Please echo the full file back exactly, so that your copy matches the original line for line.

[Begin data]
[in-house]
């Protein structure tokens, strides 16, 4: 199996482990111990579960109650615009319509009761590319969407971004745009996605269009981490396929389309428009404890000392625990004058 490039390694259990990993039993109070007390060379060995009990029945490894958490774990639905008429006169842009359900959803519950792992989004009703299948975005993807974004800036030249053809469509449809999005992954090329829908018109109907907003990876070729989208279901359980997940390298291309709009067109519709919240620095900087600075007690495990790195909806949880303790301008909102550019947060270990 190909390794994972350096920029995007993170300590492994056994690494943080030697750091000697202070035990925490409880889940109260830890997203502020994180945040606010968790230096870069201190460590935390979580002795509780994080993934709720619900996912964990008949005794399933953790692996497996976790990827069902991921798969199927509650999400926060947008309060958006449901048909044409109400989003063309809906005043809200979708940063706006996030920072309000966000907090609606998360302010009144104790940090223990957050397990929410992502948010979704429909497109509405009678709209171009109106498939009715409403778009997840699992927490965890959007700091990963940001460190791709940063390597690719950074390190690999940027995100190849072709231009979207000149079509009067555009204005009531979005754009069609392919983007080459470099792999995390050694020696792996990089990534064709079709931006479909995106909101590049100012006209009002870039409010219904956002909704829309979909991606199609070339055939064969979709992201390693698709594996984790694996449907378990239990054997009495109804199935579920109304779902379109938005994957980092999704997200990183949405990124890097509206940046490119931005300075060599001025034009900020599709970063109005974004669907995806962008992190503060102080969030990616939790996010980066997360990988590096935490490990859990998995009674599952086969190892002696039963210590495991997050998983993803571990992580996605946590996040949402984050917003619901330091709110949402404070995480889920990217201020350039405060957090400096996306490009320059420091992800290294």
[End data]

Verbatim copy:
[in-house]
């Protein structure tokens, strides 16, 4: 199996482990111990579960109650615009319509009761590319969407971004745009996605269009981490396929389309428009404890000392625990004058 490039390694259990990993039993109070007390060379060995009990029945490894958490774990639905008429006169842009359900959803519950792992989004009703299948975005993807974004800036030249053809469509449809999005992954090329829908018109109907907003990876070729989208279901359980997940390298291309709009067109519709919240620095900087600075007690495990790195909806949880303790301008909102550019947060270990 190909390794994972350096920029995007993170300590492994056994690494943080030697750091000697202070035990925490409880889940109260830890997203502020994180945040606010968790230096870069201190460590935390979580002795509780994080993934709720619900996912964990008949005794399933953790692996497996976790990827069902991921798969199927509650999400926060947008309060958006449901048909044409109400989003063309809906005043809200979708940063706006996030920072309000966000907090609606998360302010009144104790940090223990957050397990929410992502948010979704429909497109509405009678709209171009109106498939009715409403778009997840699992927490965890959007700091990963940001460190791709940063390597690719950074390190690999940027995100190849072709231009979207000149079509009067555009204005009531979005754009069609392919983007080459470099792999995390050694020696792996990089990534064709079709931006479909995106909101590049100012006209009002870039409010219904956002909704829309979909991606199609070339055939064969979709992201390693698709594996984790694996449907378990239990054997009495109804199935579920109304779902379109938005994957980092999704997200990183949405990124890097509206940046490119931005300075060599001025034009900020599709970063109005974004669907995806962008992190503060102080969030990616939790996010980066997360990988590096935490490990859990998995009674599952086969190892002696039963210590495991997050998983993803571990992580996605946590996040949402984050917003619901330091709110949402404070995480889920990217201020350039405060957090400096996306490009320059420091992800290294």